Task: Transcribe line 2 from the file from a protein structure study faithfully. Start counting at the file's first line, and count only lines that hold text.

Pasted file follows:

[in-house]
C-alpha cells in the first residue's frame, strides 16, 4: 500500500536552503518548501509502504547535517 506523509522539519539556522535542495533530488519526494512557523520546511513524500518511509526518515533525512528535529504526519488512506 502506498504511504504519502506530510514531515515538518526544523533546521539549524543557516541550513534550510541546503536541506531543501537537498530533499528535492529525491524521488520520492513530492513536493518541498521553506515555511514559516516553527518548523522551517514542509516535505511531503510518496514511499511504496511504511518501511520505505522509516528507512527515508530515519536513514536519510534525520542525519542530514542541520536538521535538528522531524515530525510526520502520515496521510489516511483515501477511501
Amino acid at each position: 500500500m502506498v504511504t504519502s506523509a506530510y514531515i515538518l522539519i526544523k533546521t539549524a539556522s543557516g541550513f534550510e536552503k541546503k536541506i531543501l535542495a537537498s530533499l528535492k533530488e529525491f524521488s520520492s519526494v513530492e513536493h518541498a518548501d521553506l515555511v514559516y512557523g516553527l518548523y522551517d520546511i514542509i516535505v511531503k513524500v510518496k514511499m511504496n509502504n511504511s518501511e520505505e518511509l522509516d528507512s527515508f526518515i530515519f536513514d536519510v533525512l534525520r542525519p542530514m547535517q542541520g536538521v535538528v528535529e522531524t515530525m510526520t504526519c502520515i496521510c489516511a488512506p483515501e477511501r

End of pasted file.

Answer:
C-alpha cells in the first residue's frame, strides 16, 4: 500500500536552503518548501509502504547535517 506523509522539519539556522535542495533530488519526494512557523520546511513524500518511509526518515533525512528535529504526519488512506 502506498504511504504519502506530510514531515515538518526544523533546521539549524543557516541550513534550510541546503536541506531543501537537498530533499528535492529525491524521488520520492513530492513536493518541498521553506515555511514559516516553527518548523522551517514542509516535505511531503510518496514511499511504496511504511518501511520505505522509516528507512527515508530515519536513514536519510534525520542525519542530514542541520536538521535538528522531524515530525510526520502520515496521510489516511483515501477511501